The binder can be prepared in either thermoplastic form or ionic form. To prepare it in the thermoplastic form, the dried polymer is dispersed in a suitable solvent and attrited to a fine dispersion.

To prepare it in ionic form the polymer is then hydrolyzed in an approximately 25 weight percent NaOH solution. The density of the hydrolysis solution is between about 1.26 and about 1.28 grams per ml at ambient temperature. The hydrolysis process consumes two moles of NaOH for each mole of the functional group in the polymer, as shown in the following equation:

--CF2 SO2 F+2NaOH→--CF2 SO3 Na+NaF+H2 O

The polymers are placed in the hydrolysis bath at room temperature, with inert, mesh materials holding the polymers the liquid-making sure that there are no trapped bubbles. The bath is then heated to about 60 C. to about 90 C. and then held at that temperature for a minimum of four hours to insure complete hydrolysis and expansion to the correct level.

After the hydrolysis heating step, the bath is allowed to cool to room temperature and the polymers are then removed from the bath and rinsed with high purity deionized water, then placed in a deionized water bath to leach out residual ionic substances.

EXAMPLE 2

A suspension of particles SiC and the copolymer of Example 1 was formed in Freon at a ratio of 70:30. The resultant layer has a tortuosity/porosity ratio in the range of 5-100. The composition was sprayed onto a high performance sulfonic carboxylic bilayer ion exchange membrane of Dow. After the solvent was evaporated the composition was hot pressed at 475 F. and 0.5-100 Psi to form a layer about 0.4 mil in thickness. An electrode layer of Ag/RuO2 /binder (76%:10%:8%) of about 1 mil in thickness was then sprayed on top of the barrier layer. The entire unit was then heated at 400 F. and pressed together at about 0.5-100 Psi.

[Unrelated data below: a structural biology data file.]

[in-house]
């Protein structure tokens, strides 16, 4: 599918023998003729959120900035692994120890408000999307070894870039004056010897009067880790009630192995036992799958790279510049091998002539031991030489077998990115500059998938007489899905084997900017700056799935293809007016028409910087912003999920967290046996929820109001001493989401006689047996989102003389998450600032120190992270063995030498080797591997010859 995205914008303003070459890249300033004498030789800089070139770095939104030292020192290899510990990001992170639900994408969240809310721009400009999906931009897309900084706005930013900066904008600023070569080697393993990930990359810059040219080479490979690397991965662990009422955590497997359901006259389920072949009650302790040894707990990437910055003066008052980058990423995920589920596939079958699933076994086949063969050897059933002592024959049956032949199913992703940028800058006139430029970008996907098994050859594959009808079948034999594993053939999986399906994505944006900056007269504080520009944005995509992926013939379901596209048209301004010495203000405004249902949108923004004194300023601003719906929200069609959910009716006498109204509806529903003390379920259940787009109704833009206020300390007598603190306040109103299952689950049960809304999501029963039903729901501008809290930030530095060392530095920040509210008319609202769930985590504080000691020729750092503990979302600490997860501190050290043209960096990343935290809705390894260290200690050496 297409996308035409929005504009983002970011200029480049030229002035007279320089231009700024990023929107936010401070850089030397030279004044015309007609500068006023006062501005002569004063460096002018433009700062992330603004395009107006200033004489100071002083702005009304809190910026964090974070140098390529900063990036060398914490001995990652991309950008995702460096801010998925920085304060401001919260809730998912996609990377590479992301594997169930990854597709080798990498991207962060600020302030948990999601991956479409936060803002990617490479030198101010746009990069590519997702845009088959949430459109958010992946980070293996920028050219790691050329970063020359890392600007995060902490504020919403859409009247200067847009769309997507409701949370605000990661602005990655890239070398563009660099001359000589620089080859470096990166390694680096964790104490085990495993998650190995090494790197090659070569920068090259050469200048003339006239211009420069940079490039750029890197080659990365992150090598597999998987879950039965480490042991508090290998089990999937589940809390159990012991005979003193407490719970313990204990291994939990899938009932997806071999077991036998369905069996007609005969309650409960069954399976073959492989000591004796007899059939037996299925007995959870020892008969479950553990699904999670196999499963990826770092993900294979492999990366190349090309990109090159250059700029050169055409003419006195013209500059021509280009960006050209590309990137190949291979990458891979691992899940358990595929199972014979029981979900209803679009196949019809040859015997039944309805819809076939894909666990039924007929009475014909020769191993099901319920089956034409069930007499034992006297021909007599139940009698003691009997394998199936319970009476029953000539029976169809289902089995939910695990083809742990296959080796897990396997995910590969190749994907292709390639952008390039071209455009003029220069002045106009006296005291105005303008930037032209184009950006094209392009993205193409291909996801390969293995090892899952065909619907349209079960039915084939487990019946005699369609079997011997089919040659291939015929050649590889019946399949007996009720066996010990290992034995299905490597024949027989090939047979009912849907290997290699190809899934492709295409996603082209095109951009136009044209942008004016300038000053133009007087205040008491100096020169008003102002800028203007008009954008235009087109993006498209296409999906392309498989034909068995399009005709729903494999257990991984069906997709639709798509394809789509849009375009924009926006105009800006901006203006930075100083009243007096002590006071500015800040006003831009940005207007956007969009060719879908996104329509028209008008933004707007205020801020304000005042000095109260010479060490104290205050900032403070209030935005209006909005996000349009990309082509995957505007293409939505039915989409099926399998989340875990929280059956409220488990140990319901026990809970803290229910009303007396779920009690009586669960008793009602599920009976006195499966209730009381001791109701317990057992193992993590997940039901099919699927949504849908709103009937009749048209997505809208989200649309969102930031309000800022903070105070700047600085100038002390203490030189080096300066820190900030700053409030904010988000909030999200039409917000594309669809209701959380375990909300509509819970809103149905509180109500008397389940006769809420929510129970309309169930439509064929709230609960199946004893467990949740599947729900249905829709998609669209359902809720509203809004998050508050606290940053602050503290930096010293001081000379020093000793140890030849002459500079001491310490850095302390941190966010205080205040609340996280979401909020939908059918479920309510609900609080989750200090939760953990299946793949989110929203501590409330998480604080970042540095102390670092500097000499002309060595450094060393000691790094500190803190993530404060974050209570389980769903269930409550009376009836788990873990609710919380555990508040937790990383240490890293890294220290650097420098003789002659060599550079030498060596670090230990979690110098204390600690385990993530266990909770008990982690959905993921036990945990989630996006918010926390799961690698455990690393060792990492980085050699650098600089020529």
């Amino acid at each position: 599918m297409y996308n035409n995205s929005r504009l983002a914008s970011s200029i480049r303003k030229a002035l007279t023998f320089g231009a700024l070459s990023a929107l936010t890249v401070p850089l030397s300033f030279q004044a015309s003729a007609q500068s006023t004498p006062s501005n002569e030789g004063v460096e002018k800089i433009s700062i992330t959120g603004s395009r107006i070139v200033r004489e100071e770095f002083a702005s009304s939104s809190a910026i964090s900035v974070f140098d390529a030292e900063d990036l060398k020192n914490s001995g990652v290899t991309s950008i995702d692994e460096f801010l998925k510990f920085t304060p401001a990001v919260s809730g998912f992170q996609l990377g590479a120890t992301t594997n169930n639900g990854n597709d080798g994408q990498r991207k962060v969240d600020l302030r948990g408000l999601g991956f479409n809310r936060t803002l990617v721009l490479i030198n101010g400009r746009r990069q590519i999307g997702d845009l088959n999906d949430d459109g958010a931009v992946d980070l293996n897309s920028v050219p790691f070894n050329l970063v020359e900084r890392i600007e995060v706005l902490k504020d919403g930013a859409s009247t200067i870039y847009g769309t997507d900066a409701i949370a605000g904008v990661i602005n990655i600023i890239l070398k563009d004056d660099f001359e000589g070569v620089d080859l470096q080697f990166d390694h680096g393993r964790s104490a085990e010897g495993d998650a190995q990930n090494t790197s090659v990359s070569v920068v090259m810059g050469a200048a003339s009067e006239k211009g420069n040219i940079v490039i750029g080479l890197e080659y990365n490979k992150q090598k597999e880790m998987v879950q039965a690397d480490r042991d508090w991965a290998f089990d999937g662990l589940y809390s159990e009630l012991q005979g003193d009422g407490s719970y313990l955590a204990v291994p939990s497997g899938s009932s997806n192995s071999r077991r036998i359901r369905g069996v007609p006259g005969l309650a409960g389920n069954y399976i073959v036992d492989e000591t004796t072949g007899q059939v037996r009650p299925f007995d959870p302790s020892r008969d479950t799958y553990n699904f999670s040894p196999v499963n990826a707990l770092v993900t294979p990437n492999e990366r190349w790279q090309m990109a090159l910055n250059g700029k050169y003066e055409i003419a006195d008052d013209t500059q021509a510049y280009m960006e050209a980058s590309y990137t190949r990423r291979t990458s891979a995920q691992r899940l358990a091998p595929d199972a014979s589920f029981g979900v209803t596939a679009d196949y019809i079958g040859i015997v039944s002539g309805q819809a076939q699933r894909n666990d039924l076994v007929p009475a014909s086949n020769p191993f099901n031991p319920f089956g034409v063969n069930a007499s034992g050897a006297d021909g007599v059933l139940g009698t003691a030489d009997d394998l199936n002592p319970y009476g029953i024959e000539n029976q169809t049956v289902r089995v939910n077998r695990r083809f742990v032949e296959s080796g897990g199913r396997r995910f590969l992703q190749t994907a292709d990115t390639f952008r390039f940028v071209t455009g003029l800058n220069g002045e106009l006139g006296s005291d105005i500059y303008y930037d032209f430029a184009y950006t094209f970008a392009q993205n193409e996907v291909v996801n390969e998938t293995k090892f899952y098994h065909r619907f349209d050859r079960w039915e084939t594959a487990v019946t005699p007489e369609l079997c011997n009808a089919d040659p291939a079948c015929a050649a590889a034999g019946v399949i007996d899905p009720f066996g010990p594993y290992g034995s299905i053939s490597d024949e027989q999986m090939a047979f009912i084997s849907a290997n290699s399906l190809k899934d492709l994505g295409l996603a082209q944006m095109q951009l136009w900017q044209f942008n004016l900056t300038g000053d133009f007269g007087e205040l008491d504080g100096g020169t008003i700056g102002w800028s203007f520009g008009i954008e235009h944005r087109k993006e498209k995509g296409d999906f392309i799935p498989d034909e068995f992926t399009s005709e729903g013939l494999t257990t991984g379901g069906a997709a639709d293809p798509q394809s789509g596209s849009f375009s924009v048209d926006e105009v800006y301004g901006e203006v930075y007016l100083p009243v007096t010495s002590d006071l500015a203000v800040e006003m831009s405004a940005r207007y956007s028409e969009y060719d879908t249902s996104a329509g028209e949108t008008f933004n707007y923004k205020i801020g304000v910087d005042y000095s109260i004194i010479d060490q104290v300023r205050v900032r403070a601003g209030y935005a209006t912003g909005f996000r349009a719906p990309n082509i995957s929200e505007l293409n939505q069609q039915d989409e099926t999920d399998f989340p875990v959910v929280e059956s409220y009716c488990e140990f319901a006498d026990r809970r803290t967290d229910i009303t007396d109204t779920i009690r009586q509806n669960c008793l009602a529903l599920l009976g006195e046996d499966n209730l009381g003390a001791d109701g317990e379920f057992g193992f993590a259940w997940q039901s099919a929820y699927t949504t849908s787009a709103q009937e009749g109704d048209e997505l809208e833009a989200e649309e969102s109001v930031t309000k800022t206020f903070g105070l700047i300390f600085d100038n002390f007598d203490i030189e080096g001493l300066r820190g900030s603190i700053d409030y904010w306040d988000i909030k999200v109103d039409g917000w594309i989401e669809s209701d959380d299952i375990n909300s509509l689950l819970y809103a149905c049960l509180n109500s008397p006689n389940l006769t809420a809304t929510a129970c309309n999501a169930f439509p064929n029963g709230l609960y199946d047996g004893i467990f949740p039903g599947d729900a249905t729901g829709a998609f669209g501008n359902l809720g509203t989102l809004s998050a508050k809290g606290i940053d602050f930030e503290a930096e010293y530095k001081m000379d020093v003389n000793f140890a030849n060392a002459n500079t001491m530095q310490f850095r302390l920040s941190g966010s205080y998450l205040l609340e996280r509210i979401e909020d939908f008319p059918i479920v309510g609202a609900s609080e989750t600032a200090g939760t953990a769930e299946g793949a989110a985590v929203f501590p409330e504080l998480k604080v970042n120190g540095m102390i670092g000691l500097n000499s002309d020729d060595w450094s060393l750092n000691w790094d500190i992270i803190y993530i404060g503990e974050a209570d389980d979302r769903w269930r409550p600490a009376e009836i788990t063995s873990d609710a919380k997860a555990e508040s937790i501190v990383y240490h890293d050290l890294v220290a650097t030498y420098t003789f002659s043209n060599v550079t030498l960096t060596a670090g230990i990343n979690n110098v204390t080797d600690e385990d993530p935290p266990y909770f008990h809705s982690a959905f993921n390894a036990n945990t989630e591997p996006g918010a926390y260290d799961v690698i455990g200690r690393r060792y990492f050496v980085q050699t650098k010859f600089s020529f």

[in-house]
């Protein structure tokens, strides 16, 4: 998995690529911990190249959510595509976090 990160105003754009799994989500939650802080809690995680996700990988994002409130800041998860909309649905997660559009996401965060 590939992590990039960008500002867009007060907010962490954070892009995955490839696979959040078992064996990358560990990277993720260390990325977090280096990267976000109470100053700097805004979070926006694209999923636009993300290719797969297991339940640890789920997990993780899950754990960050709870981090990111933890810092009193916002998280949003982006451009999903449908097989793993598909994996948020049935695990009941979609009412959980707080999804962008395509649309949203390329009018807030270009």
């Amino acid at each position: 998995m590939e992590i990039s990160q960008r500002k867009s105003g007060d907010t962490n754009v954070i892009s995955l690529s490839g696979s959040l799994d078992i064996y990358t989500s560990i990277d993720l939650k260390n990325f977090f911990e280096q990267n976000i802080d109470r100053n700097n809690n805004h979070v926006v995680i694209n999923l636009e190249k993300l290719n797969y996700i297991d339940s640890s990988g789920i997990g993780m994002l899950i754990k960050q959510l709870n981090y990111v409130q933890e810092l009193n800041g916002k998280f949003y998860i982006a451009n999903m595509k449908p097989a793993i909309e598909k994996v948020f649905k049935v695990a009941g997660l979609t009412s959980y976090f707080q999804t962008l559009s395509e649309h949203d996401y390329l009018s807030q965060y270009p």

The electrode/retardation layer/membrane is then treated to get the final form for electrolysis. This could involve electrolysis in an appropriate solution to hydrolyze the membrane and/or the binder if either of them is in the thermoplastic form.

The resulting structure can be used as the membrane for a chlor-alkali electrolyzer.

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US5308465 *Dec 7, 1992May 3, 1994Metallgesellschaft AktiengesellschaftMembrane for a gas diffusion electrode, process of manufacturing the membrane, and gas diffusion electrode provided with the membrane
US5470448 *Jan 28, 1994Nov 28, 1995United Technologies CorporationHigh performance electrolytic cell electrode/membrane structures and a process for preparing such electrode structures
US5645930 *Aug 11, 1995Jul 8, 1997The Dow Chemical CompanyDurable electrode coatings
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US6733639Nov 9, 2001May 11, 2004Akzo Nobel N.V.Electrode
US7764416 *Jul 27, 20103M Innovative Properties CompanyElectrochromic device based on layer by layer deposition
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US20020110726 *Nov 9, 2001Aug 15, 2002Bernd BusseElectrode
US20060191790 *Apr 27, 2006Aug 31, 2006Hanson Kyle MApparatus and method for electrochemically processing a microelectronic workpiece
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US20060223322 *Jun 15, 2006Oct 5, 2006Liang-Yuh ChenMethod of forming a trench structure
US20080128286 *Dec 4, 2006Jun 5, 20083M Innovative Properties CompanyElectrochromic device based on layer by layer deposition
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Classifications
U.S. Classification204/252, 204/253, 204/283, 204/291, 204/282, 204/292, 204/296
International ClassificationC25B13/08, C25B9/10, C25B9/08, C25B9/00
Cooperative ClassificationC25B9/10
European ClassificationC25B9/10
Legal Events
DateCodeEventDescription
Aug 17, 1992ASAssignment
Owner name: KABUSHIKI KAISHA KOMATSU SEISAKUSHO, JAPAN
Free format text: ASSIGNMENT OF ASSIGNORS INTEREST.;ASSIGNORS:WAKABAYASHI, OSAMU;KOWAKA, MASAHIKO;KOBAYASHI, YUKIO;REEL/FRAME:006209/0556;SIGNING DATES FROM 19911224 TO 19911225
Dec 30, 1992ASAssignment
Owner name: DOW CHEMICAL COMPANY, THE, MICHIGAN
Free format text: ASSIGNMENT OF ASSIGNORS INTEREST.;ASSIGNORS:TSOU, YU-MIN;MCMICHAEL, JAMES W.;BEAVER, RICHARD N.;ANDOTHERS;REEL/FRAME:006396/0145;SIGNING DATES FROM 19920113 TO 19920518